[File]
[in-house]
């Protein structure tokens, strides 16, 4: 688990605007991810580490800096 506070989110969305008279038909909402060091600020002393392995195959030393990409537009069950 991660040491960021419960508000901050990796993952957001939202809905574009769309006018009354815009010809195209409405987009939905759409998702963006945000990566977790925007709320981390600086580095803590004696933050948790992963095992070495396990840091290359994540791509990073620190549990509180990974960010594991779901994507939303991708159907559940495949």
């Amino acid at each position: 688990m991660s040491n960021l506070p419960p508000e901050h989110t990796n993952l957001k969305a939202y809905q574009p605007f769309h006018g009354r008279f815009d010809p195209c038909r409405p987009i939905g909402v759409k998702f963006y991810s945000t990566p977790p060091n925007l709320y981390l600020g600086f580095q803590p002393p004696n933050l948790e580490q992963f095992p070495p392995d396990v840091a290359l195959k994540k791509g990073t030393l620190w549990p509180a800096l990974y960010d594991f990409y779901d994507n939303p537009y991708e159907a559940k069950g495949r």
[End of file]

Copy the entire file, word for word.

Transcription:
[in-house]
């Protein structure tokens, strides 16, 4: 688990605007991810580490800096 506070989110969305008279038909909402060091600020002393392995195959030393990409537009069950 991660040491960021419960508000901050990796993952957001939202809905574009769309006018009354815009010809195209409405987009939905759409998702963006945000990566977790925007709320981390600086580095803590004696933050948790992963095992070495396990840091290359994540791509990073620190549990509180990974960010594991779901994507939303991708159907559940495949």
């Amino acid at each position: 688990m991660s040491n960021l506070p419960p508000e901050h989110t990796n993952l957001k969305a939202y809905q574009p605007f769309h006018g009354r008279f815009d010809p195209c038909r409405p987009i939905g909402v759409k998702f963006y991810s945000t990566p977790p060091n925007l709320y981390l600020g600086f580095q803590p002393p004696n933050l948790e580490q992963f095992p070495p392995d396990v840091a290359l195959k994540k791509g990073t030393l620190w549990p509180a800096l990974y960010d594991f990409y779901d994507n939303p537009y991708e159907a559940k069950g495949r």